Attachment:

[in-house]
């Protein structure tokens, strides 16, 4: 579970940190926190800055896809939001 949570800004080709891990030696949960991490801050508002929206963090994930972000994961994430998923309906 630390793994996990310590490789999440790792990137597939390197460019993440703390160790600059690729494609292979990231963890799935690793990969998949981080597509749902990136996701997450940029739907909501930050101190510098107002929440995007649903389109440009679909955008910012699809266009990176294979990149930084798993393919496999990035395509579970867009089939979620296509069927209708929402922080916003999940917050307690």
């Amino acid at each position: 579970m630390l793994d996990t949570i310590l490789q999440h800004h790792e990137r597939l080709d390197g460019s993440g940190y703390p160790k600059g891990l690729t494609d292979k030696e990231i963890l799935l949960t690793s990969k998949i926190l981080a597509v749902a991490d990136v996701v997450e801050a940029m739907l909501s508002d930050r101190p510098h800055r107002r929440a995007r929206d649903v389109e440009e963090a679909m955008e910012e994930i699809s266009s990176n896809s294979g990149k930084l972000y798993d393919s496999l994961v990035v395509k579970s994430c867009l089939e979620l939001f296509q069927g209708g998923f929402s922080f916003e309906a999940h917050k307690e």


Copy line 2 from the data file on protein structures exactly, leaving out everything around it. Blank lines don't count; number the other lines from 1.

């Protein structure tokens, strides 16, 4: 579970940190926190800055896809939001 949570800004080709891990030696949960991490801050508002929206963090994930972000994961994430998923309906 630390793994996990310590490789999440790792990137597939390197460019993440703390160790600059690729494609292979990231963890799935690793990969998949981080597509749902990136996701997450940029739907909501930050101190510098107002929440995007649903389109440009679909955008910012699809266009990176294979990149930084798993393919496999990035395509579970867009089939979620296509069927209708929402922080916003999940917050307690």